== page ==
I sometimes think that we (men) are afraid of beauty, thinking it makes us soft and “girly”. The truth is that appreciating beauty does not make us soft; it helps us understand softness. Part of my wife’s beauty, her strength and what makes her captivating is her softness. Beauty doesn’t tame me but it does calm me and fosters growth in my marriage.

Beauty connects me with my wife and that is a good thing.

“Whosoever findeth a wife findeth a good thing, and obtaineth favour of the LORD.” Proverbs 18:22

Now that’s beautiful…



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Tuesday, March 2, 2010

Joy Stealers

It’s another quick peek into “RETOOLED: Shaping our Fathering from the Inside Out”. The book shows how the Fruit of the Spirit can work through us and impact our fathering skills. Today a small sample from the Chapter “Joy Ride” 


Joy Stealersburglar

I know it’s hard to be a father, it requires all we are and more. Constantly  focusing on the needs of others and planning how to meet them is a daunting pursuit. It also carries with it a potentially dangerous relational problem. Focusing on the need and forgetting to notice the person is a possible setup for relational breakdowns. Connecting with the people we love can take on a vending machine quality and our hearts can become distant and callous. Function takes the place of caring and giving of ourselves becomes a matter of distribution not connection.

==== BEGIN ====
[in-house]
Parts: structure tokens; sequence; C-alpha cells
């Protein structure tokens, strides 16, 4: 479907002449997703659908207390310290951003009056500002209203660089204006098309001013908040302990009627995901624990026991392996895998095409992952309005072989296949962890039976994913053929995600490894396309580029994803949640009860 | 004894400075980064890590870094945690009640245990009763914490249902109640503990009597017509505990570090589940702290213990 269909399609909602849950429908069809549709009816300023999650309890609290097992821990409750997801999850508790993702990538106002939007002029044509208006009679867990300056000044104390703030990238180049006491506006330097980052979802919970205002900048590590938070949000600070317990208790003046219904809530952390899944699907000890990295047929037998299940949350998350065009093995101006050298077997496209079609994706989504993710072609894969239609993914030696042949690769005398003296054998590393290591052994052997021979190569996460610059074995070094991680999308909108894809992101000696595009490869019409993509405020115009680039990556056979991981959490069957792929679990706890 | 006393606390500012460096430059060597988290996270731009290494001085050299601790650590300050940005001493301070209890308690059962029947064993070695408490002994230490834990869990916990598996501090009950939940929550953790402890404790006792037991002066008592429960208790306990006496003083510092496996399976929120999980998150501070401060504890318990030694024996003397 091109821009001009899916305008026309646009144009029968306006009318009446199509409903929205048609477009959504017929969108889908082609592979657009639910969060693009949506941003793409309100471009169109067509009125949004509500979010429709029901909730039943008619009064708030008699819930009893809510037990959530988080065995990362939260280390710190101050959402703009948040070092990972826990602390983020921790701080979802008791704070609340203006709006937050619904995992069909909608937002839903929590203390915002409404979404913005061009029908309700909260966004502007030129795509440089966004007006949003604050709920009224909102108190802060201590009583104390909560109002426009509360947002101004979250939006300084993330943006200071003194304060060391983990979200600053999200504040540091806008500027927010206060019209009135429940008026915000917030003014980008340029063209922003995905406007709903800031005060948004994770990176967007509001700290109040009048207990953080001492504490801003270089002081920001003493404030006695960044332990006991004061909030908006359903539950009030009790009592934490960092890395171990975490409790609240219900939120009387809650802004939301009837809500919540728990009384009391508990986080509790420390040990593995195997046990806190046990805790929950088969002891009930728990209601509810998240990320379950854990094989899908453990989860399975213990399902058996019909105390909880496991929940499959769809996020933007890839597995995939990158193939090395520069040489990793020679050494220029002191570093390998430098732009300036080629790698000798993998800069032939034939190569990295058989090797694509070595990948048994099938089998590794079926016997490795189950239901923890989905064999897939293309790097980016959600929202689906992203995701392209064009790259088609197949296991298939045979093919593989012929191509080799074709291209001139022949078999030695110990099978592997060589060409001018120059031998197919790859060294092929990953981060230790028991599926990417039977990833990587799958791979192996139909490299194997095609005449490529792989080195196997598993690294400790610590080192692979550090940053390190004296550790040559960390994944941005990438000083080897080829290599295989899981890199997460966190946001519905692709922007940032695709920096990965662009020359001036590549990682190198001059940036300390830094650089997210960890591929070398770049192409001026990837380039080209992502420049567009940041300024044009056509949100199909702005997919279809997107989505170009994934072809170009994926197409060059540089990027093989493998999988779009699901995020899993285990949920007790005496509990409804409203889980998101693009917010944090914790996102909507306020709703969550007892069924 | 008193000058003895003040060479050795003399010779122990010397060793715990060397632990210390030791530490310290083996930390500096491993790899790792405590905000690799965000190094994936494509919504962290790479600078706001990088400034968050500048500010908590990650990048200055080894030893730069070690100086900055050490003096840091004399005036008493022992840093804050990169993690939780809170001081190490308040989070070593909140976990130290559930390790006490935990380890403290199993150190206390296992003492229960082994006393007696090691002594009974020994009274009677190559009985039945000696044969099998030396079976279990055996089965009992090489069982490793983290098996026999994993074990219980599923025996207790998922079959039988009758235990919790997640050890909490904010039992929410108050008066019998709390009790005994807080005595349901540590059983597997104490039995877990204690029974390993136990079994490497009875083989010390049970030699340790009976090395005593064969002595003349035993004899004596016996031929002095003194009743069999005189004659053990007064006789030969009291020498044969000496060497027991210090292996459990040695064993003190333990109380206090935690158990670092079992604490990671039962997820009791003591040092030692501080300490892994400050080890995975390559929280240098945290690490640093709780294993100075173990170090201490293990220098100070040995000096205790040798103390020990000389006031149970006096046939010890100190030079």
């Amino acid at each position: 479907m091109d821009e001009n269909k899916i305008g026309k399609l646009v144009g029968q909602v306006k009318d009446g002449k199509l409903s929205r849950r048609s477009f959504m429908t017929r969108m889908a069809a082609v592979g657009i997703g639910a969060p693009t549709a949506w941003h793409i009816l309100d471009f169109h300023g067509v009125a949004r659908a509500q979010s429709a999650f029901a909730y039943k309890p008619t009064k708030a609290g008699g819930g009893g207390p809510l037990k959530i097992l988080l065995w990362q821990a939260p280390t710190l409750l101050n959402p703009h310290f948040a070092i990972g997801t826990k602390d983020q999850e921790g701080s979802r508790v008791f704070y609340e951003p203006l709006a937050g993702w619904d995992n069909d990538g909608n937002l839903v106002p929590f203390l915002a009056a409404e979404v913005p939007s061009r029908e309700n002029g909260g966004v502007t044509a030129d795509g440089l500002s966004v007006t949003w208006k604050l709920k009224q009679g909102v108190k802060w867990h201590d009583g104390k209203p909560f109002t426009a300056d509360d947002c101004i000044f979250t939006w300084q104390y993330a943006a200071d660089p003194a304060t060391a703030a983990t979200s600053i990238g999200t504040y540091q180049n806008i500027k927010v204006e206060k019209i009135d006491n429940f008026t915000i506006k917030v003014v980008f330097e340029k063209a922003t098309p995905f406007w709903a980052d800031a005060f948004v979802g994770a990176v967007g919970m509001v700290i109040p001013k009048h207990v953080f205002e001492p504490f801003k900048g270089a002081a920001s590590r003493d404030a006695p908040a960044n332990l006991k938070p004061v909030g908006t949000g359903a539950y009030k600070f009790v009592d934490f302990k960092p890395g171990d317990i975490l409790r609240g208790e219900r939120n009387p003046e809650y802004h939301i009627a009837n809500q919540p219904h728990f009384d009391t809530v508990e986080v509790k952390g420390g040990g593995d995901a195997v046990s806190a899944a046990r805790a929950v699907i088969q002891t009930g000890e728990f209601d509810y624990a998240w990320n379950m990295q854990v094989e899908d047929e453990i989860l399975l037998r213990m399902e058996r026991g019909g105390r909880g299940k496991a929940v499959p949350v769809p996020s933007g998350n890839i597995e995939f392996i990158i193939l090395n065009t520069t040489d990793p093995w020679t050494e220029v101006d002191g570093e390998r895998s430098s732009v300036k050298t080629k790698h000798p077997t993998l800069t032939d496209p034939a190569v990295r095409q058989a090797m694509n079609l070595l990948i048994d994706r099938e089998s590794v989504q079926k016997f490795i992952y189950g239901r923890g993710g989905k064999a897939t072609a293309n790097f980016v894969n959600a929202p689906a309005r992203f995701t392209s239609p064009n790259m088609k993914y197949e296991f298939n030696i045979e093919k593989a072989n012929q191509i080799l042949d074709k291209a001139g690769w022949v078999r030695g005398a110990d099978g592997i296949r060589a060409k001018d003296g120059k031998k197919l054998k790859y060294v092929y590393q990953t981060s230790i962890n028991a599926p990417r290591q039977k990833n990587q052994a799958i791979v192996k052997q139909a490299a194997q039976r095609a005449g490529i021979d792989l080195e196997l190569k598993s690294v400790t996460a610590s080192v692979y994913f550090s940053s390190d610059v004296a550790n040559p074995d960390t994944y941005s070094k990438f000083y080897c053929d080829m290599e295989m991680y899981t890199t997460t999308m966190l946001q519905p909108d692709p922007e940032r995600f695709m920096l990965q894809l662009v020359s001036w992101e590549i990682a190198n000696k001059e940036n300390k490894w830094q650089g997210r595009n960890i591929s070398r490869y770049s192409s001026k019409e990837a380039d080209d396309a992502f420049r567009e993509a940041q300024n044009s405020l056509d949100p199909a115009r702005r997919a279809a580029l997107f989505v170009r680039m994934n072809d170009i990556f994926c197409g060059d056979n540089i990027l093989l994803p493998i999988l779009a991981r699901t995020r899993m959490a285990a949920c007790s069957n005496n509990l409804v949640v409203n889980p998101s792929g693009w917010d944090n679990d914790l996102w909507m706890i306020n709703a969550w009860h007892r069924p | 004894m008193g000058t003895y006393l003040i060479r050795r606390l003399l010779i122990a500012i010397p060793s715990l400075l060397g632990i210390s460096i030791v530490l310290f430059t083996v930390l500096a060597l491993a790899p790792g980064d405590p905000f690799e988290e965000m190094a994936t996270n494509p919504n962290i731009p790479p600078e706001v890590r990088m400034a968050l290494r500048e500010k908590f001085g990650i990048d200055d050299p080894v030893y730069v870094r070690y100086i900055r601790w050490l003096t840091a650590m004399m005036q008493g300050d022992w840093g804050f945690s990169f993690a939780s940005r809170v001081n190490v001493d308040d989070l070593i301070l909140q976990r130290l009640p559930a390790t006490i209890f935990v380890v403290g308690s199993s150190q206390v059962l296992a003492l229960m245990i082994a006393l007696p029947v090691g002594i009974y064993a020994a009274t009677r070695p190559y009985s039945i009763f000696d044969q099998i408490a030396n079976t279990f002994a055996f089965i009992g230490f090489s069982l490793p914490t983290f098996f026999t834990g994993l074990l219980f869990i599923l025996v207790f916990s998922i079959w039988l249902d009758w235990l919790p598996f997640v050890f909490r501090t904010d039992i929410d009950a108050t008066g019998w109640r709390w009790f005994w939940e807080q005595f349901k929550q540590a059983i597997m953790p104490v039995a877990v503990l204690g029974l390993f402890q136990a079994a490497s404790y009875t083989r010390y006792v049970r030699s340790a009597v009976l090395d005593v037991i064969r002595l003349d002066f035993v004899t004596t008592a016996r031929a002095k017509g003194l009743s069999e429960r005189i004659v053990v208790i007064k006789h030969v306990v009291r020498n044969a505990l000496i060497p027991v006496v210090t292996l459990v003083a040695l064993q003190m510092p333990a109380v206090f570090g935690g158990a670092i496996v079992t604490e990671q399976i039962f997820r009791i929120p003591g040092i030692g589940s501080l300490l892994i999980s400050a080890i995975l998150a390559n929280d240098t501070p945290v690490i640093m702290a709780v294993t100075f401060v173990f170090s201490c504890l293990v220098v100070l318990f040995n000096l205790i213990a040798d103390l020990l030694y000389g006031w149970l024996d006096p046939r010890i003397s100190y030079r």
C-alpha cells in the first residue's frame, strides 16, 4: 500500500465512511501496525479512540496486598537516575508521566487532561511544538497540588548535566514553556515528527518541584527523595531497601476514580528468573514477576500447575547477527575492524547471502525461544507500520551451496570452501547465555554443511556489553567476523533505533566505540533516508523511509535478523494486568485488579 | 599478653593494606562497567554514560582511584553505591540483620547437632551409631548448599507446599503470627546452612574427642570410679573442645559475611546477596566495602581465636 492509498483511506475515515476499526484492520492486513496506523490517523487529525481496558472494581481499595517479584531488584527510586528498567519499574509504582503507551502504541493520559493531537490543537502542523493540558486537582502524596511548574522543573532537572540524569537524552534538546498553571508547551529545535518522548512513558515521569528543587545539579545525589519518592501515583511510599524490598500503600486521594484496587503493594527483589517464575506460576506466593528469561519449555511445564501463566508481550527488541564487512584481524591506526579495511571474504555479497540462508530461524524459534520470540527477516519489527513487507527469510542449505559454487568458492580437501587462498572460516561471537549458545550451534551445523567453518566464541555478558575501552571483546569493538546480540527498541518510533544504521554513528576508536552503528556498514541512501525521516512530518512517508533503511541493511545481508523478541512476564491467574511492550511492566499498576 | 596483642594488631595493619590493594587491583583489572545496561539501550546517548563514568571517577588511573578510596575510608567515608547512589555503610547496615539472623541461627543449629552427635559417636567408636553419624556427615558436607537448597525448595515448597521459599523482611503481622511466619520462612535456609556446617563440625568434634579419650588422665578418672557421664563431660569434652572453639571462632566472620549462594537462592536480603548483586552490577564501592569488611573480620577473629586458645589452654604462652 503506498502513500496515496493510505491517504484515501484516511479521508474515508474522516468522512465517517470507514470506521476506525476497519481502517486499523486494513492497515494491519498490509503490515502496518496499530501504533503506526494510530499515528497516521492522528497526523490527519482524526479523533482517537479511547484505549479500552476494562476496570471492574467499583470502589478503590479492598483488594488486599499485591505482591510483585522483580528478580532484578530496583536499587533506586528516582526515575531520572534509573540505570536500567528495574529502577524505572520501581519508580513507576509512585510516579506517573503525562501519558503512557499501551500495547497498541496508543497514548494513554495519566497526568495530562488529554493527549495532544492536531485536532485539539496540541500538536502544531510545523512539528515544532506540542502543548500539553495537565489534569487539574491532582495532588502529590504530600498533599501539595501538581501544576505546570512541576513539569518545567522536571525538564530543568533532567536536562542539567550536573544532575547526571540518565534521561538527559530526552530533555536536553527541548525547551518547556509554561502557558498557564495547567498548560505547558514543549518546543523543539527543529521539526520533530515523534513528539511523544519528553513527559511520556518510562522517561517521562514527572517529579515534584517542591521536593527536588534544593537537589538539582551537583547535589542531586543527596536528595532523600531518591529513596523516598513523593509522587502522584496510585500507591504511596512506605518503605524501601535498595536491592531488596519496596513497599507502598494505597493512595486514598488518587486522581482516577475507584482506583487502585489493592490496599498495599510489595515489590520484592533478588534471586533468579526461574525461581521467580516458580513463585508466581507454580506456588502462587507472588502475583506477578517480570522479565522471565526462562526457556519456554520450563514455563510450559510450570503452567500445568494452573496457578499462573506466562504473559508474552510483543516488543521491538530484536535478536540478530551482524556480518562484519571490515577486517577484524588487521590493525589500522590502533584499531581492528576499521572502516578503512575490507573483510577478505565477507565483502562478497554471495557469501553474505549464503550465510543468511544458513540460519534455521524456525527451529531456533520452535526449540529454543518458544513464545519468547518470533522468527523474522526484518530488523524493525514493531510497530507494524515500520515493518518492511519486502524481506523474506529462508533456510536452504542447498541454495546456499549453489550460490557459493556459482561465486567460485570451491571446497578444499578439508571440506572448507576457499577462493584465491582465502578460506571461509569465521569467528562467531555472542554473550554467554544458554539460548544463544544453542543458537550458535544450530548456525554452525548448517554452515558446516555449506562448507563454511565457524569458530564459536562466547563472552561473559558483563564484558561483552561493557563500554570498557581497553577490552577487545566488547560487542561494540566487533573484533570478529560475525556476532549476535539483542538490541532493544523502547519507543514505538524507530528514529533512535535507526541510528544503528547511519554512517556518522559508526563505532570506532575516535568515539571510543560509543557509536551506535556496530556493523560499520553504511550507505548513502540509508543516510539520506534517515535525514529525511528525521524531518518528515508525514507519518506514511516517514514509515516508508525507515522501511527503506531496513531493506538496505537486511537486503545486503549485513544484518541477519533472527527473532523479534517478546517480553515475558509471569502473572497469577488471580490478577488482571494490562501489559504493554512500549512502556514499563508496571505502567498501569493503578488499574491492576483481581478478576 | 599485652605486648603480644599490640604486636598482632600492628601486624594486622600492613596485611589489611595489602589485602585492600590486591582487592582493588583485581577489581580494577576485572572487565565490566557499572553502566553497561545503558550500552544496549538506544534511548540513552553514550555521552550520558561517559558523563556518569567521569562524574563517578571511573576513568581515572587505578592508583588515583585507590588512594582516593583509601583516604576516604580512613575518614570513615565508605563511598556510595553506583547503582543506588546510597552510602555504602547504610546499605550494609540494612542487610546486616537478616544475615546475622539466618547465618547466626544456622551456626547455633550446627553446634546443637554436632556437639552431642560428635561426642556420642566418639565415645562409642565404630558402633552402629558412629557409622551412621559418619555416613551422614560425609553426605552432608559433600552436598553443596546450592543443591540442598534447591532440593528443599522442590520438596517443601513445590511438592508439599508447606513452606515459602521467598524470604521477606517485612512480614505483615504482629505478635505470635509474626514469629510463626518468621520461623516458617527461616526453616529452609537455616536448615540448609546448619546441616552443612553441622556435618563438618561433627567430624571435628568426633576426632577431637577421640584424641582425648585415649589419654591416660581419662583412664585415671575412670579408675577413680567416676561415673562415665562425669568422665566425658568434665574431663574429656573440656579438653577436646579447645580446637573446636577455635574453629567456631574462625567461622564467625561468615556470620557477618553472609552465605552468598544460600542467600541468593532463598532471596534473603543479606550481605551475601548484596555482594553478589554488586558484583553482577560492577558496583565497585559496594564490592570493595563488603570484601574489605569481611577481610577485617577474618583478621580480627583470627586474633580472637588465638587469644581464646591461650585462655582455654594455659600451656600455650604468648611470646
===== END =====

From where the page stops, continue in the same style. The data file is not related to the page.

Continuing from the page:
We might feel undervalued, unappreciated and that can lead to feeling taken advantage of. We begin to view our role as providers as some cold stoic duty and miss the joy of serving others. It can suck the life out of any man when he thinks he’s underappreciated ore respected for his efforts. Simply put, it can rob our joy and quickly dampen our spirits.

Dampening fields forever?

What is a dampening field? It has nothing to do with a poor draining septic field like the one in my backyard. In the Star Trek universe the crew would setup a dampening field to restrict something or someone from getting close to another someone or something. It’s an energy field that interferes with power emissions; a dampening filed can drain an area of power. In effect, it would block the influence of one force over another. In the same manner, spiritual dampening fields hinder the growth of joy in our lives. Now before you dismiss me as a Trekie nutcase I believe this can help us understand this form of joy stealer technology. Spiritual dampening fields can rob the power of healthy relationships, canceling any positive influence. These relationships become routine, lifeless and eventually powerless to grow.